DHAKA: Railway would be a better option for India compared to roadway if Bangladesh allows transit facilities for
transportation of goods towards North-Eastern States (NES) known as seven sisters, experts told a seminar.
They opined that Bangladesh-India partnership in transit would be beneficial for both the neighbours.
However, Bangladesh will have to move forward cautiously, considering security concerns, as the landlocked NES face
“Railways are better option as it can carry a large amount of goods at a time. It has low accidents rate and pilferage. It
is also environment-friendly, cost-effective and basic railway infrastructures already exist,” said KAS Murshid, Research
Director of Bangladesh Institute of Development Studies (BIDS), at the seminar.
BIDS organized the seminar on ‘India, Bangladesh and the North East: Transit and Transshipment-Strategic Considerations’
with Director-General of the autonomous development-research outfit Dr. M Asaduzzamanin in the chair at the CIRDAP
Commerce Minister Mohammad Faruk Khan, who was present at the seminar, said Bangladesh can be benefited by strengthening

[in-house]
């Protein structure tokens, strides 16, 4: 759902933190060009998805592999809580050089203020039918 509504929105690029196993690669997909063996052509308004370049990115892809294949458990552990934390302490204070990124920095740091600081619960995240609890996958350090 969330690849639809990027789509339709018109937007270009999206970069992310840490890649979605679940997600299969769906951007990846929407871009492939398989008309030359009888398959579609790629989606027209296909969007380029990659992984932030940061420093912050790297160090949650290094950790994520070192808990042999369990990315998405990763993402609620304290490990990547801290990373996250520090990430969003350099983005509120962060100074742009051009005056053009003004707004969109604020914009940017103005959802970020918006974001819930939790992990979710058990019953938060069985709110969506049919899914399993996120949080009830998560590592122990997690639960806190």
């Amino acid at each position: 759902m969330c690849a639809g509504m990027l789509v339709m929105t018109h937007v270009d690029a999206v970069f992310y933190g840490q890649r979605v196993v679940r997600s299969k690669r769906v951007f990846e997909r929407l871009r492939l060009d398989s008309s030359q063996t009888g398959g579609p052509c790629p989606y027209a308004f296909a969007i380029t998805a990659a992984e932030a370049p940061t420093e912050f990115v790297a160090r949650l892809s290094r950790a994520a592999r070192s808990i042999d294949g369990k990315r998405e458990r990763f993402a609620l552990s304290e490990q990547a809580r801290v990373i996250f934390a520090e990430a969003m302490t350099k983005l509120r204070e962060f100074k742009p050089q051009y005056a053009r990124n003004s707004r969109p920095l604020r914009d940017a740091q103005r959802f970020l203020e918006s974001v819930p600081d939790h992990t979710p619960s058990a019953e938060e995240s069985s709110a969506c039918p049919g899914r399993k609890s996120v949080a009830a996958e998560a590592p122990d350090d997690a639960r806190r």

relationship with India’s landlocked northeast.
KAS Murshid proposed an exclusion list that will prevent transportation of arms and ammunition, explosives, drugs and other
items deemed to be a threat to national security. There should be modern scanning system as well, he said.
Farooq Sobhan, President of Bangladesh Enterprise Institute (BEI), said transit would provide access to Bangladeshi products
not only to NES but also to Nepal and Bhutan in the near future.
Dr. Imtiaz Ahmed, professor of International Relations of Dhaka University, said, “Transit may be a golden opportunity for
us if we can handle it.”
Manjur Ahmed, consultant of FBCCI, said Bangladesh should not allow transit to India for products that would harm
BDST: 1710 HRS. JU